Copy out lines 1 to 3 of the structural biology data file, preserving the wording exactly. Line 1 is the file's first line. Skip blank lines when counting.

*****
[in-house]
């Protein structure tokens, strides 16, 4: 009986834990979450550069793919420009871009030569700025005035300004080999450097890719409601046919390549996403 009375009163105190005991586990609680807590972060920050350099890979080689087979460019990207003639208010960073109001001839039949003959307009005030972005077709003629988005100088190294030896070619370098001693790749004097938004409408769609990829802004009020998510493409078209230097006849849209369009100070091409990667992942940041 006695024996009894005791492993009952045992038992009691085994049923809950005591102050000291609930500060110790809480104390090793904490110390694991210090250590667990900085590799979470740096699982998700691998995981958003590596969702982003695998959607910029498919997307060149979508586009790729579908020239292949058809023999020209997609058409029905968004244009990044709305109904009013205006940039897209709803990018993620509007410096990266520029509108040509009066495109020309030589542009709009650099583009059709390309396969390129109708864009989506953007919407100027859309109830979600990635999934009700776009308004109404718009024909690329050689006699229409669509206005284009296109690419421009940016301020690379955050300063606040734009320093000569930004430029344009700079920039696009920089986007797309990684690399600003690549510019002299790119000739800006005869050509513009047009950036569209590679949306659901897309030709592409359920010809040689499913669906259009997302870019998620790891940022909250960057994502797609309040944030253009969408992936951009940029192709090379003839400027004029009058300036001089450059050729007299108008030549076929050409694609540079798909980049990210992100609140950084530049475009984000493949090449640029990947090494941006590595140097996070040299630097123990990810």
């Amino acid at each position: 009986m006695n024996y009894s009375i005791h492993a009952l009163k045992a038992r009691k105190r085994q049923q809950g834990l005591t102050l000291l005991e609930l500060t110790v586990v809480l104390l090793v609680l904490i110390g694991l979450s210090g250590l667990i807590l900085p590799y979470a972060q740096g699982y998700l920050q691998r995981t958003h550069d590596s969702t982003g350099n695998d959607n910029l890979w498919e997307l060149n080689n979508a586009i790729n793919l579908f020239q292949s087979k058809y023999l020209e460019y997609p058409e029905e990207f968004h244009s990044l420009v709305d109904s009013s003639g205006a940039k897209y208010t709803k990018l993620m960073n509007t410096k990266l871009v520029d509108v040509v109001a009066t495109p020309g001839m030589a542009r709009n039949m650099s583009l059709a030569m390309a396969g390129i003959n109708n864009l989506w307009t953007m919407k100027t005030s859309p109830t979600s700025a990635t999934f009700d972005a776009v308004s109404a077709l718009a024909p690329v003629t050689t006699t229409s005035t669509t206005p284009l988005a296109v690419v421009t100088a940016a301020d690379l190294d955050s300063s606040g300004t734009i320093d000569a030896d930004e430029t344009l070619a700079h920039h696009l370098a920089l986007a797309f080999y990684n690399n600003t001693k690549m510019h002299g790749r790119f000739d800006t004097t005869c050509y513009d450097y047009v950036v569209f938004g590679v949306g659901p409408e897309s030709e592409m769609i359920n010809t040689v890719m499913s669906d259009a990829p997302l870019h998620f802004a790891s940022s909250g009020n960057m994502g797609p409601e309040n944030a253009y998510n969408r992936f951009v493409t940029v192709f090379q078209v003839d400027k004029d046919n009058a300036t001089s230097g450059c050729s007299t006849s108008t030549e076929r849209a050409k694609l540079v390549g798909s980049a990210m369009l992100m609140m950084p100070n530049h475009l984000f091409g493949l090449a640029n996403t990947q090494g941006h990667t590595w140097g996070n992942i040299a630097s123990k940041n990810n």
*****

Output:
[in-house]
């Protein structure tokens, strides 16, 4: 009986834990979450550069793919420009871009030569700025005035300004080999450097890719409601046919390549996403 009375009163105190005991586990609680807590972060920050350099890979080689087979460019990207003639208010960073109001001839039949003959307009005030972005077709003629988005100088190294030896070619370098001693790749004097938004409408769609990829802004009020998510493409078209230097006849849209369009100070091409990667992942940041 006695024996009894005791492993009952045992038992009691085994049923809950005591102050000291609930500060110790809480104390090793904490110390694991210090250590667990900085590799979470740096699982998700691998995981958003590596969702982003695998959607910029498919997307060149979508586009790729579908020239292949058809023999020209997609058409029905968004244009990044709305109904009013205006940039897209709803990018993620509007410096990266520029509108040509009066495109020309030589542009709009650099583009059709390309396969390129109708864009989506953007919407100027859309109830979600990635999934009700776009308004109404718009024909690329050689006699229409669509206005284009296109690419421009940016301020690379955050300063606040734009320093000569930004430029344009700079920039696009920089986007797309990684690399600003690549510019002299790119000739800006005869050509513009047009950036569209590679949306659901897309030709592409359920010809040689499913669906259009997302870019998620790891940022909250960057994502797609309040944030253009969408992936951009940029192709090379003839400027004029009058300036001089450059050729007299108008030549076929050409694609540079798909980049990210992100609140950084530049475009984000493949090449640029990947090494941006590595140097996070040299630097123990990810």
């Amino acid at each position: 009986m006695n024996y009894s009375i005791h492993a009952l009163k045992a038992r009691k105190r085994q049923q809950g834990l005591t102050l000291l005991e609930l500060t110790v586990v809480l104390l090793v609680l904490i110390g694991l979450s210090g250590l667990i807590l900085p590799y979470a972060q740096g699982y998700l920050q691998r995981t958003h550069d590596s969702t982003g350099n695998d959607n910029l890979w498919e997307l060149n080689n979508a586009i790729n793919l579908f020239q292949s087979k058809y023999l020209e460019y997609p058409e029905e990207f968004h244009s990044l420009v709305d109904s009013s003639g205006a940039k897209y208010t709803k990018l993620m960073n509007t410096k990266l871009v520029d509108v040509v109001a009066t495109p020309g001839m030589a542009r709009n039949m650099s583009l059709a030569m390309a396969g390129i003959n109708n864009l989506w307009t953007m919407k100027t005030s859309p109830t979600s700025a990635t999934f009700d972005a776009v308004s109404a077709l718009a024909p690329v003629t050689t006699t229409s005035t669509t206005p284009l988005a296109v690419v421009t100088a940016a301020d690379l190294d955050s300063s606040g300004t734009i320093d000569a030896d930004e430029t344009l070619a700079h920039h696009l370098a920089l986007a797309f080999y990684n690399n600003t001693k690549m510019h002299g790749r790119f000739d800006t004097t005869c050509y513009d450097y047009v950036v569209f938004g590679v949306g659901p409408e897309s030709e592409m769609i359920n010809t040689v890719m499913s669906d259009a990829p997302l870019h998620f802004a790891s940022s909250g009020n960057m994502g797609p409601e309040n944030a253009y998510n969408r992936f951009v493409t940029v192709f090379q078209v003839d400027k004029d046919n009058a300036t001089s230097g450059c050729s007299t006849s108008t030549e076929r849209a050409k694609l540079v390549g798909s980049a990210m369009l992100m609140m950084p100070n530049h475009l984000f091409g493949l090449a640029n996403t990947q090494g941006h990667t590595w140097g996070n992942i040299a630097s123990k940041n990810n």